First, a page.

[46]  De la Fuente, J.; Almazan, C.; Canales, M.; Perez de la Lastra, J.M.; Kocan, K.M.; Willadsen, P. A ten-year review of commercial vaccine performance for control of tick infestations on cattle. Anim. Health Res. Rev. 2007, 8, 23–28, doi:10.1017/S1466252307001193.
[47]  Lohmeyer, K.H.; Pound, J.M.; May, M.A.; Kammlah, D.M.; Davey, R.B. Distribution of Rhipicephalus (Boophilus) microplus and Rhipicephalus (Boophilus) annulatus (Acari: Ixodidae) Infestations Detected in the United States Along the Texas/Mexico Border. J. Med. Entomol. 2011, 48, 770–774, doi:10.1603/ME10209.
[48]  Graham, O.H.; Price, M.A.; Trevino, J.L. Cross-mating experiments with Boophilus annulatus and B. microplus (Acarina: Ixodidae). J. Med. Entomol. 1972, 9, 531–537.
[49]  Estrada-Pe?a, A.; Acedo, C.S.; Quílez, J.; Del Cacho, E. A retrospective study of climatic suitability for the tick Rhipicephalus (Boophilus) microplus in the Americas. Global Ecol. Biogeog. 2005, 14, 565–573, doi:10.1111/j.1466-822X.2005.00185.x.
[50]  Estrada-Pe?a, A.; Corson, M.; Venzal, J.M.; Mangold, A.; Guglielmone, A.A. Changes in climate and habitat suitability for the cattle tick Boophilus microplus in its southern Neotropical distribution range. J. Vector Ecol. 2006, 31, 158–167, doi:10.3376/1081-1710(2006)31[158:CICAHS]2.0.CO;2.
[51]  Corson, M.S.; Teel, P.D.; Grant, W.E. Microclimate influence in a physiological model of cattle-fever tick (Boophilus spp.) population dynamics. Ecol. Modelling 2004, 180, 487–514, doi:10.1016/j.ecolmodel.2004.04.034.
[52]  Teel, P.D.; Corson, M.S.; Grant, W.E.; Longnecker, M.T. Simulating biophysical and human factors that affect detection probability of cattle-fever ticks (Boophilus spp.) in semi-arid thornshrublands of South Texas. Ecol. Modelling 2003, 170, 29–43, doi:10.1016/j.ecolmodel.2003.05.002.
[53]  George, J.E. Wildlife as a constraint to the eradication of Boophilus spp. (Acari: Ixodidae). J. Agric. Entomol. 1990, 7, 119–125.
[54]  Kistner, T.P.; Hayes, F.A. White-tailed deer as hosts of cattle fever ticks. J. Wildl. Dis. 1970, 6, 437–440.
[55]  Graham, O.H.; Hourrigan, J.L. Eradication programs for the arthropod parasites of livestock. J. Med. Entomol. 1977, 13, 629–658.
[56]  Gray, J.H.; Payne, R.L.; Schubert, G.O.; Garnett, W.H. Implication of white-tailed deer in the Boophilus annulatus tick eradication program. Proc. Annu. Meet. U.S. Anim. Health. Assoc. 1979, 83, 506–515.
[57]  Pound, J.M.; George, J.E.; Kammlah, D.M.; Lohmeyer, K.H.; Davey, R.B. Evidence for Role of White-Tailed Deer (Artiodactyla: Cervidae) in Epizootiology of Cattle Ticks and Southern Cattle Ticks (Acari: Ixodidae) in Reinfestations Along the Texas/Mexico Border in South Texas: A Review and Update. J. Econ. Entomol. 2010, 103, 211–218.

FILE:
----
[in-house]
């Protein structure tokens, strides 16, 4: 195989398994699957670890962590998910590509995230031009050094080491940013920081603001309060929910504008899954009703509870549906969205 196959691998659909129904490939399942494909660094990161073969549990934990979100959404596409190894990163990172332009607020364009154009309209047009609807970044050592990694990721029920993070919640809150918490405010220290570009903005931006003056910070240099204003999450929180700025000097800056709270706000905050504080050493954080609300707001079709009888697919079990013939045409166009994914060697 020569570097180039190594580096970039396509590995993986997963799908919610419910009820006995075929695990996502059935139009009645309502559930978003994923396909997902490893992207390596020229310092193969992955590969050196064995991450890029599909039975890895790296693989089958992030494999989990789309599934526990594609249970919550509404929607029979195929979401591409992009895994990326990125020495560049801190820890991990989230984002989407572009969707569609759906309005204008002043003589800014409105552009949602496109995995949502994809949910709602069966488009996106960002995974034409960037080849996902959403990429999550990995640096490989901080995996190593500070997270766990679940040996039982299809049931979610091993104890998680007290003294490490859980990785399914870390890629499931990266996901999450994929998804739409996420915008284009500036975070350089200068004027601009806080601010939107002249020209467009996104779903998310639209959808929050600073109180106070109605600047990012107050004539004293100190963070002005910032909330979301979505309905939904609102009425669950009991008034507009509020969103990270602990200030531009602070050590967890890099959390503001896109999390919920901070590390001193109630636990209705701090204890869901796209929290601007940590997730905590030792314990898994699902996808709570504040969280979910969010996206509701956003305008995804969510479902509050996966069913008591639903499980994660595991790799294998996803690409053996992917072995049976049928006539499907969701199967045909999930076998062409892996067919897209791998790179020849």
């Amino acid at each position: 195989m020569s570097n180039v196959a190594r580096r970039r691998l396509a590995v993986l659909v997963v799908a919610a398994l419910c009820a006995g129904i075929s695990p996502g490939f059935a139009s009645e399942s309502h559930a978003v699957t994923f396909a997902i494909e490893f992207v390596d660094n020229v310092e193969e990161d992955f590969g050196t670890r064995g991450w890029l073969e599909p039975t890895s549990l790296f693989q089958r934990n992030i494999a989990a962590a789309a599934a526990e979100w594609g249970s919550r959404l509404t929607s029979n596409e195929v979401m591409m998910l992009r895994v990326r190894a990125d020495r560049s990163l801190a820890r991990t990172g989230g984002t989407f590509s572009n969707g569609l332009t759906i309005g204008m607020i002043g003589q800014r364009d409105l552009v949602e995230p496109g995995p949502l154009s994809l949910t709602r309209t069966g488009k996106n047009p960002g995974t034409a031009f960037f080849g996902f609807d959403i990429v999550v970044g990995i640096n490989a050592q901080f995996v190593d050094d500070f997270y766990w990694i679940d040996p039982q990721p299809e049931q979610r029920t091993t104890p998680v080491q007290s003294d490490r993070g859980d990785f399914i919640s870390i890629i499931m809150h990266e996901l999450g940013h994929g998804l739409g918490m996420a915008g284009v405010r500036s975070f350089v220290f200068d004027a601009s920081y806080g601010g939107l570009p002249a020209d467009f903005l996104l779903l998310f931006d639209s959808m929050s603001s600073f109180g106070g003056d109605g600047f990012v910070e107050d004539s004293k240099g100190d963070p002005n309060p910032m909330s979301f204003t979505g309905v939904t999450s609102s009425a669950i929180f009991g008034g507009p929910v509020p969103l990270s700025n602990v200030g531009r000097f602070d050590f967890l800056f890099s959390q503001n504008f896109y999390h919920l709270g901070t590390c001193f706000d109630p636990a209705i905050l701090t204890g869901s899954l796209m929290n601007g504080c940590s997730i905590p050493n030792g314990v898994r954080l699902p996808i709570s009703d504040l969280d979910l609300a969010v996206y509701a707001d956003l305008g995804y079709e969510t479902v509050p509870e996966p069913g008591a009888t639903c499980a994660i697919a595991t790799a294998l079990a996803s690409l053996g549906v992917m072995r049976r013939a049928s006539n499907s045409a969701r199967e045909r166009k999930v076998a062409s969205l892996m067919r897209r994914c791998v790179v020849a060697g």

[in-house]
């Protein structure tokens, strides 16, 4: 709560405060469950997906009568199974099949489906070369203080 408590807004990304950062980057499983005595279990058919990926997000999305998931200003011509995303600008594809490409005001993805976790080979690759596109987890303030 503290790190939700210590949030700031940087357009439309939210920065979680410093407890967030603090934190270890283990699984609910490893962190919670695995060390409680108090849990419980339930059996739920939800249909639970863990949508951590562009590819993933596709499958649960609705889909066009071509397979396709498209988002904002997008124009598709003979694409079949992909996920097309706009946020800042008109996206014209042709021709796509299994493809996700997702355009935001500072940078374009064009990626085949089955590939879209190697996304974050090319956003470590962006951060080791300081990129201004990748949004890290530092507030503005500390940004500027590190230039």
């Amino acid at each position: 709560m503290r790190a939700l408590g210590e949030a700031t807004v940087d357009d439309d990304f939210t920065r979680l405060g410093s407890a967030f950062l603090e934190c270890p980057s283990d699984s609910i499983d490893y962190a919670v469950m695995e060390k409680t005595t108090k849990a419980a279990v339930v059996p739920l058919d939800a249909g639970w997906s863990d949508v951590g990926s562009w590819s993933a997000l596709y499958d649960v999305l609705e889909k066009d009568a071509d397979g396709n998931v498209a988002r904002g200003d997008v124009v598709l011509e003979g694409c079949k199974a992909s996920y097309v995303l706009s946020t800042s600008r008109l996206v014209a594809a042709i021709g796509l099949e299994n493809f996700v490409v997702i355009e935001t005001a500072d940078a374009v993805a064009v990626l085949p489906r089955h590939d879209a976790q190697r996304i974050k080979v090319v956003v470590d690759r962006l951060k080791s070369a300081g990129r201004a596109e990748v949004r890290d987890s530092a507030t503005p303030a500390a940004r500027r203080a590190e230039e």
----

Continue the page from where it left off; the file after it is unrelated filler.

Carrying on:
[58]  Estrada-Pe?a, A.; Venzal, J.M.; Nava, S.; Mangold, A.; Guglielmone, A.A.; Labruna, M.B.; de la Fuente, J. Reinstatement of Rhipicephalus (Boophilus) australis (Acari: Ixodidae) with redescription of the adult and larval stages. J. Med. Entomol. 2012, 49, 794–802, doi:10.1603/ME11223.
[59]  Lynen, G.; Zeman, P.; Bakuname, C.; Guilio, G.; Mtui, P.; Sanka, P.; Jongejan, F. Shifts in the distributional ranges of Boophilus ticks in Tanzania: evidence that a parapatric boundary between Boophilus microplus and B. decoloratus follows climate gradients. Exp. Appl. Acarol. 2008, 44, 147–164, doi:10.1007/s10493-008-9134-1.
[60]  T?nnesen, M.H.; Penzhorn, B.L.; Bryson, N.R.; Stoltsz, W.H.; Masibigiri, T. Displacement of Boophilus decoloratus by Boophilus microplus in the Soutpansberg region, Limpopo Province, South Africa. Exp. Appl. Acarol. 2004, 32, 199–209, doi:10.1023/B:APPA.0000021789.44411.b5.
[61]  Theiler, G. The Ixodoidea Parasites of Vertebrates in Africa South of the Sahara; Veterinary Services: Onderstepoort, South Africa, 1962.
[62]  Norval, R.A.I.; Sutherst, R.W. Assortative mating between Boophilus decoloratus and Boophilus microplus (Acari: Ixodidae). J. Med. Entomol. 1986, 23, 459–460.
[63]  Hilburn, L.R.; Davey, R.B. Test for assortative mating between Boophilus microplus and Boophilus annulatus (Acari: Ixodidae). J. Med. Entomol. 1992, 29, 690–697.
[64]  Zeman, P.; Lynen, G. Conditions for stable parapatric coexistence between Boophilus decoloratus and B. microplus ticks: A simulation study using the competitive Lotka-Volterra model. Exp. Appl. Acarol. 2010, 52, 409–426.
[65]  Madder, M.; Thys, E.; Geysen, D.; Baudoux, C.; Horak, I. Boophilus microplus ticks found in West Africa. Exp. Appl. Acarol. 2007, 43, 233–234, doi:10.1007/s10493-007-9110-1.
[66]  Uilenberg, G.; Barre, N.; Camus, E.; Burridge, M.J.; Garris, G.I. Heartwater in the Caribbean. Prev. Vet. Med. 1984, 2, 255–267, doi:10.1016/0167-5877(84)90068-0.
[67]  Bram, R.A.; George, J.E. Introduction of nonindigenous arthropod pests of animals. J. Med. Entomol. 2000, 37, 1–8, doi:10.1603/0022-2585-37.1.1.
[68]  Bram, R.A.; George, J.E.; Reichard, R.E.; Tabachnick, W.J. Threat of foreign arthropod-borne pathogens to livestock in the United States. J. Med. Entomol. 2002, 39, 405–416, doi:10.1603/0022-2585-39.3.405.
[69]  Pegram, R.G.; Indar, L.; Eddi, C.; George, J. The Caribbean Amblyomma Program: some ecologic factors affecting its success. Ann. New York Acad. Sci. 2004, 1026, 302–311.
[70]  Pegram, R.G. Thirteen Years of Hell in Paradise: An Account of the Caribbean Amblyomma Programme; Trafford Publishing: Bloomington, IN, USA, 2010.
[71]  Estrada-Pe?a, A.; Pegram, R.; Barré, N.; Venzal, J.M. Using invaded range data to model the climate suitability for Amblyomma variegatum (Acari: Ixodidae) in the New World. Exp. App. Acarol. 2007, 41, 203–214, doi:10.1007/s10493-007-9050-9.
[72]  Beati, L.; Patel, J.; Lucas-Williams, H.; Adakal, H.; Kanduma, E.G.; Tembo-Mwase, E.; Krecek, R.; Mertins, J.W.; Alfred, J.T.; Kelly, S.; et al. Phylogeography and demographic history of Amblyomma variegatum (Fabricius) (Acari: Ixodidae), the Tropical Bont Tick. Vector-Borne Zoonotic Dis. 2012, 12, 514–525, doi:10.1089/vbz.2011.0859.


comments powered by Disqus